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Will the mosfet turn on? I say it will

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pete16

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Hello

Looking at the image will the P-Channel Mosfet conduct through the channel , through the body diode or both after the switch is turned on?
Assume Vgs threshold is -1.2V. and the switch is initially off.
Question.jpg
 
Solution
Hi,

To turn ON the MOSFET V_GS needs to be less than -1,2V. More negative. -3V for example.
V_GS is V_gate - V_source.

Now gate is connected to GND = 0V
Thus - to turn ON the MOSFET: V_source needs to be higher than +2V. (More positive)

Without the diode .. it's difficult.
But due to the diode, the expected source voltage will be about 12V - V_diode = about 11.4V.

V_gs = V_gate - V_source = 0V - 11.4V = -11.4V.
This is more negative than -1.2V thus the MOSEFT will be ON ... driving V_source even higher in direction of +12V.

Klaus

KlausST

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Hi,

To turn ON the MOSFET V_GS needs to be less than -1,2V. More negative. -3V for example.
V_GS is V_gate - V_source.

Now gate is connected to GND = 0V
Thus - to turn ON the MOSFET: V_source needs to be higher than +2V. (More positive)

Without the diode .. it's difficult.
But due to the diode, the expected source voltage will be about 12V - V_diode = about 11.4V.

V_gs = V_gate - V_source = 0V - 11.4V = -11.4V.
This is more negative than -1.2V thus the MOSEFT will be ON ... driving V_source even higher in direction of +12V.

Klaus
 

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FvM

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The Vgs = 0V so the Mosfet is turned off.
Did you notice that it's a PMOS? Respectively it turns on with positive battery voltage because Vgs is at least equal to -(Vbat - Vdiode). A commonly known power supply reversal protection circuit. With negative battery voltage Vgs = 0.
 

crutschow

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The current will initially flow through the substrate diode until the voltage reaches the Vgs(th) of the MOSFET,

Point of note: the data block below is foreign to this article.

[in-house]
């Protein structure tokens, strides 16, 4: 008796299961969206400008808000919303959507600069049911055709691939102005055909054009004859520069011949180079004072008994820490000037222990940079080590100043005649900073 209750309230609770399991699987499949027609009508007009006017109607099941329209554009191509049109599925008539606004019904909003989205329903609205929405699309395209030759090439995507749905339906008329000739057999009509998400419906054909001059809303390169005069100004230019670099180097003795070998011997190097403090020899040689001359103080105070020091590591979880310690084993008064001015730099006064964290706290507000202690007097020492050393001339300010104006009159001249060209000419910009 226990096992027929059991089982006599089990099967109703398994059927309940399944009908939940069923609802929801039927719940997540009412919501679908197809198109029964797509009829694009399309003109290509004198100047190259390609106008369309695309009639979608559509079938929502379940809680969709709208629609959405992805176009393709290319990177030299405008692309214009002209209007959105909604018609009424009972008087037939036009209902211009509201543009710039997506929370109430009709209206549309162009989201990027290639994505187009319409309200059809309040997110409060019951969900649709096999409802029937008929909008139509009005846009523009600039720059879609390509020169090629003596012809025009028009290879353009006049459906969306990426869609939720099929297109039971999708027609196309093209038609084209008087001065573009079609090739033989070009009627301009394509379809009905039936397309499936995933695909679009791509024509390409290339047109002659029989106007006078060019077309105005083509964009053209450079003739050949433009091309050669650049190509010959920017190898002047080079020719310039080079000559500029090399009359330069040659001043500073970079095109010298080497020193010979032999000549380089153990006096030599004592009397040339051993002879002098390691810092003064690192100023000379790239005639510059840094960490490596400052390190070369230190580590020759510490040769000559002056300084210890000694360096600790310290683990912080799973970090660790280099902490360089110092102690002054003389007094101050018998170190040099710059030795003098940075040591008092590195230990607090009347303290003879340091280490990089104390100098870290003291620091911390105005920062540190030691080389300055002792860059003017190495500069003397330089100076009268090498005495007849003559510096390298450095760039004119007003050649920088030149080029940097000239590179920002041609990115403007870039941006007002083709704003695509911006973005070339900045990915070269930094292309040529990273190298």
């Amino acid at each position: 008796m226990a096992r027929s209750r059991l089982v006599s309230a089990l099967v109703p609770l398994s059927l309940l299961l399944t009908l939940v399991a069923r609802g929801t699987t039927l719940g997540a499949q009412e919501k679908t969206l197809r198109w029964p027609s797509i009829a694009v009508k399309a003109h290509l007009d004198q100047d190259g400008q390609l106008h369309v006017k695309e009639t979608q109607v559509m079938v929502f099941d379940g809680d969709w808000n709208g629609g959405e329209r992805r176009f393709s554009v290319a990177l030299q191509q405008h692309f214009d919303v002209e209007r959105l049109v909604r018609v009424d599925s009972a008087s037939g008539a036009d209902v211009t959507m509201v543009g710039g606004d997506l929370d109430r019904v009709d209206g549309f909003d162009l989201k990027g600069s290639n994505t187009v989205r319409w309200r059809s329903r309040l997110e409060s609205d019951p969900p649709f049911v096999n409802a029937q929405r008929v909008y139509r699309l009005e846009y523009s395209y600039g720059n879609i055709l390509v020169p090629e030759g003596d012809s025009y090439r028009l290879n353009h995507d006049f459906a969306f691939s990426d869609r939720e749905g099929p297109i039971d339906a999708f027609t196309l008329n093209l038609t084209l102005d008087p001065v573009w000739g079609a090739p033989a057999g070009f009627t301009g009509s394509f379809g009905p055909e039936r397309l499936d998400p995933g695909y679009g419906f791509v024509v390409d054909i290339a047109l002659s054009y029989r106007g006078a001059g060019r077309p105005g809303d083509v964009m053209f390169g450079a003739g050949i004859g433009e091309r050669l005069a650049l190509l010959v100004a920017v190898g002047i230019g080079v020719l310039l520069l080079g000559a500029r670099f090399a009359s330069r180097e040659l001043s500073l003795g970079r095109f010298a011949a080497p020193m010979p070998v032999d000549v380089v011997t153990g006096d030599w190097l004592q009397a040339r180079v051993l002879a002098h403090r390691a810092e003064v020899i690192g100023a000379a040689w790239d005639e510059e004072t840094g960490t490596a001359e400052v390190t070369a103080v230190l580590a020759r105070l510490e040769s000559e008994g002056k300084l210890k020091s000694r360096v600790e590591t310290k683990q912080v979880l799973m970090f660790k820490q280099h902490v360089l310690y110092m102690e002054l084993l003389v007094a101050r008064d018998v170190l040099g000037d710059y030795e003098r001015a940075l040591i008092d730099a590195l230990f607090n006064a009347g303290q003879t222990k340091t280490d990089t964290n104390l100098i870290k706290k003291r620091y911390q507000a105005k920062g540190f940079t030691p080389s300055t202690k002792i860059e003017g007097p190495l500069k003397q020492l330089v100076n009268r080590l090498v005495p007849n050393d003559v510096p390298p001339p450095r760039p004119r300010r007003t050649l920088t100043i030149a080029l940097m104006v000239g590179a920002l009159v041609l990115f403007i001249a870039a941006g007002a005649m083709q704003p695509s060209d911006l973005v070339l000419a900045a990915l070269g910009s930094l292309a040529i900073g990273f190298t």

Then the MOSFET will start to turn on and reduce the on-voltage to the MOSFET on-resistance times the load current.
This works because a MOSFET conducts equally well in both directions when ON.

LTspice simulation below:
Note the kink in the output voltage (green trace) due to the transition from diode conduction to MOSDFET conduction at the MOSFET threshold voltage after the voltage goes positive.


1643266632721.png
 

james.qiu

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it is a standard reverse polarity protection circuit in automotive electrionic, when battery on, mosfet will will be turned on and if reverse the battery mosfet will be turn off.
 

dick_freebird

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DMOS devices are asymmetric but at low current / voltage
the VT should be symmetric. The "neck" and drift region
account for voltage standoff. Inverted operation will have
dismal low breakdown as there's neither on the source
contact side.

Planar LDMOS similarly.

Even single-diffused planar MOSFETs may be made with
asymmetric attributes (drain extension for breakdown, a
"poor boy LDMOS" in effect. But standard CMOS devices
do tend to be built fully symmetric outside of special
cases. I've seen some processes where you can have
no extension, drain extended, double extended (and
you could extend the source alone, by the rules, but
the only time I've seen that useful is in trim networks
where normal operation is "right side up" but during
zener zapping or fuse blow flyback, the operation is
"upside down" and the source needs to stand off the
"event voltage".
 

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